Living shoreline installed at Riverside Park to slow beach erosion (WPTV) - ORCA has installed a living shoreline of oyster reef balls at Riverside Park in Vero Beach to slow beach erosion, improve water quality, and increase biodiversity.


Who put $400M into Florida budget for new reservoir? No one will say (Florida Politics) - $400 million was quietly included in the Florida budget to fund a reservoir project that might shift pollution to the St. Johns River, amid unclear origins and intentions behind the allocation, but it's not all bad.


 

Rep. Posey Will Not Run Again


In a notable political shift, U.S. Representative Bill Posey, IRC’s representative in Congress, announced he will not seek re-election for Florida's 8th District. Posey, who has served eight terms, made his announcement shortly after the candidate qualifying period ended, endorsing former Florida Senate President Mike Haridopolos as his preferred successor. This endorsement came just hours after Haridopolos officially entered the race.


Haridopolos, alongside Republicans Joe Babits of Vero Beach and John Hearton of Satellite Beach, will contend for the GOP nomination. On the Democratic side, candidates Sandy Kennedy of Cocoa and Daniel McDow, a member of the West Melbourne City Council, have also qualified to run.


The 8th District, which includes all of Brevard and Indian River counties and parts of eastern Orange County, has been a Republican stronghold since 1994. The upcoming primaries on August 20 will determine the candidates for the November 5 general election.


This unexpected political development leaves the district preparing for a highly anticipated election season, with both parties fielding candidates who are eager to succeed Posey and represent the 8th District in Congress. The IRNA thanks Rep. Posey for his work for our district and we look forward to working with his replacement.


 

We need more STA capacity to clean and store water, period (VoteWater.org) - To end damaging discharges from Lake Okeechobee, Florida needs to increase stormwater treatment area (STA) capacity to clean and store more lake water.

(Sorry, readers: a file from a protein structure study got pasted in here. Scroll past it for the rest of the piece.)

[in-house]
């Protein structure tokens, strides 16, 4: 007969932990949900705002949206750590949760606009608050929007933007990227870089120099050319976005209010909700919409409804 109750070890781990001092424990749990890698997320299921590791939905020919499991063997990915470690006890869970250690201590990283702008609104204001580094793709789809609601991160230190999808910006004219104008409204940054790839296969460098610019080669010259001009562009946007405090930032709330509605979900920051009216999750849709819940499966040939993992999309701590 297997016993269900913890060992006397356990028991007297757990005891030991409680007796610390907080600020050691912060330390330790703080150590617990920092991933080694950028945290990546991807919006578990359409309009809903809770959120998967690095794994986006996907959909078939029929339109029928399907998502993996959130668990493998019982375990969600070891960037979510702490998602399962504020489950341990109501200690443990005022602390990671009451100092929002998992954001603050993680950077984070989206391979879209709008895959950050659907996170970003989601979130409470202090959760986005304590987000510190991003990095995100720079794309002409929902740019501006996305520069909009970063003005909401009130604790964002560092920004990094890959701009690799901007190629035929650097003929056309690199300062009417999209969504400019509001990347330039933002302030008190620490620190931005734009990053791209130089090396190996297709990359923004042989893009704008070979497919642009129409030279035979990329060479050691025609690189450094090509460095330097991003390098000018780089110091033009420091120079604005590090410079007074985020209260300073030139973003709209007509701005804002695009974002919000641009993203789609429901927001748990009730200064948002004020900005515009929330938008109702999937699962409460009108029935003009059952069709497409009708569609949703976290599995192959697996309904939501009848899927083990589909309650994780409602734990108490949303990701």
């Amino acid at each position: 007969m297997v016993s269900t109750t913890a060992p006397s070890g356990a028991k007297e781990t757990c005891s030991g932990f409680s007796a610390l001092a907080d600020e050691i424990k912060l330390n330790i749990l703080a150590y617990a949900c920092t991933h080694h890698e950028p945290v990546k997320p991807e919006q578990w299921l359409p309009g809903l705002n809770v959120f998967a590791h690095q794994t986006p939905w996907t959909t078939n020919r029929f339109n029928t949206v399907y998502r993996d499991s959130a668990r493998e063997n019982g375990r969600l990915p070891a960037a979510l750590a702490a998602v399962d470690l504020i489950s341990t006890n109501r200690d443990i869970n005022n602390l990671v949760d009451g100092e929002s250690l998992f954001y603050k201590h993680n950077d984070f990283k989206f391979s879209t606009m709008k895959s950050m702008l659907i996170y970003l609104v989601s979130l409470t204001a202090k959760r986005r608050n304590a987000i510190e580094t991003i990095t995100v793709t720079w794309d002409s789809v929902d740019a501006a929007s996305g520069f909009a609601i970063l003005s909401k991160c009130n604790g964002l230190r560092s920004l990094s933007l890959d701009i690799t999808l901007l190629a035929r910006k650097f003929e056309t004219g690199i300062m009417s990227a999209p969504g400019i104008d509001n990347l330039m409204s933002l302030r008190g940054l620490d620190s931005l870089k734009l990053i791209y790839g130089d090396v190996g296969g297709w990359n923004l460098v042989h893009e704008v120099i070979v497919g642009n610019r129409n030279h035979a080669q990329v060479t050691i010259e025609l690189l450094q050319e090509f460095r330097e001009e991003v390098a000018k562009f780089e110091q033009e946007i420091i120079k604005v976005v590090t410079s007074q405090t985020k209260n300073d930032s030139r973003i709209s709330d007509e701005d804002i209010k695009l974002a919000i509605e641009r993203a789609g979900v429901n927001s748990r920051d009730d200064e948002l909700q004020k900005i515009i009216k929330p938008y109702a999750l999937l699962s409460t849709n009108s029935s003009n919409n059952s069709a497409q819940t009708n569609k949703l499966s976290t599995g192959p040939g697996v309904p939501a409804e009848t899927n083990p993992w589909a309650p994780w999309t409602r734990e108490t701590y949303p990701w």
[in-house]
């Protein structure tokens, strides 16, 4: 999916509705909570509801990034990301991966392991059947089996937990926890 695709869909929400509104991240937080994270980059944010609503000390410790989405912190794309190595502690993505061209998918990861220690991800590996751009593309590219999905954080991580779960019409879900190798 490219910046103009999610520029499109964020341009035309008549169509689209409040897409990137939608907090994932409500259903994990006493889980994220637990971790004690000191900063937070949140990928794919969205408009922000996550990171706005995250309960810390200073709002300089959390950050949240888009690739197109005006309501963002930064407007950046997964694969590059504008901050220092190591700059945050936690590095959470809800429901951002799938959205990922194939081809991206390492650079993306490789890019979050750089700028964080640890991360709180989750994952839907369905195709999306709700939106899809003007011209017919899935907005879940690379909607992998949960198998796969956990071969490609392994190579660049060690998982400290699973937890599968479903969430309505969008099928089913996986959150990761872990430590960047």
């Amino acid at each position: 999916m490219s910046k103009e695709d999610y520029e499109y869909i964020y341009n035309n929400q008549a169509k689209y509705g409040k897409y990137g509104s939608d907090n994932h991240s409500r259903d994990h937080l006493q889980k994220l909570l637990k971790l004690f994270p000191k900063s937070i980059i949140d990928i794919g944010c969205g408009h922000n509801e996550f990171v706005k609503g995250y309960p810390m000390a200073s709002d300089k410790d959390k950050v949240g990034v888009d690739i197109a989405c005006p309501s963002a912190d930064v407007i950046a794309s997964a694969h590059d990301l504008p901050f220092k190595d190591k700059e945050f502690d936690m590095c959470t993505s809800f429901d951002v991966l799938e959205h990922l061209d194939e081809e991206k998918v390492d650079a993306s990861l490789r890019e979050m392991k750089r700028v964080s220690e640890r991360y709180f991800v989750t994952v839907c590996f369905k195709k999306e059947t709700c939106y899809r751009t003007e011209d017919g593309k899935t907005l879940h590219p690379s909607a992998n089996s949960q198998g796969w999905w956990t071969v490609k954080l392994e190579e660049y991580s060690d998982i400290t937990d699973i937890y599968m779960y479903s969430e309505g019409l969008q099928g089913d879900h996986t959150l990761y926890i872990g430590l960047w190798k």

In this Congressional race, clean water will be a big issue (VoteWater.org) - Republican Congressman Brian Mast and Democratic challenger Thomas Witkop are emphasizing clean water issues in their Congressional race in Florida's 21st District, highlighting their commitment to address the ongoing problems caused by discharges from Lake Okeechobee.


Countries consider pact to reduce plastic production by 40% in 15 years (The Guardian) - Countries are discussing a global pact to reduce plastic production by 40% within 15 years in an effort to protect health, the environment, and limit climate change.


Florida in 50 years: Study says land conservation can buffer destructive force of climate change (Sun Sentinel) - A new study reveals that completing the Florida Wildlife Corridor could help protect the state from the destructive impacts of climate change, but only if the state also adopts more compact development practices to limit sprawl.


Florida Says No to Federal Funding Aimed at Greenhouse Gas Emissions (Inside Climate News) - Florida chose not to participate in a federal program that would have given the state millions of dollars to create a plan to reduce greenhouse gas emissions, despite Florida's high vulnerability to the effects of climate change.


What will it take to get companies to embrace reusable packaging? (Grist) - Businesses are struggling to successfully implement reusable packaging programs due to a lack of standardization and coordination across the industry, but a new set of global standards could help create a more efficient and scalable reuse system.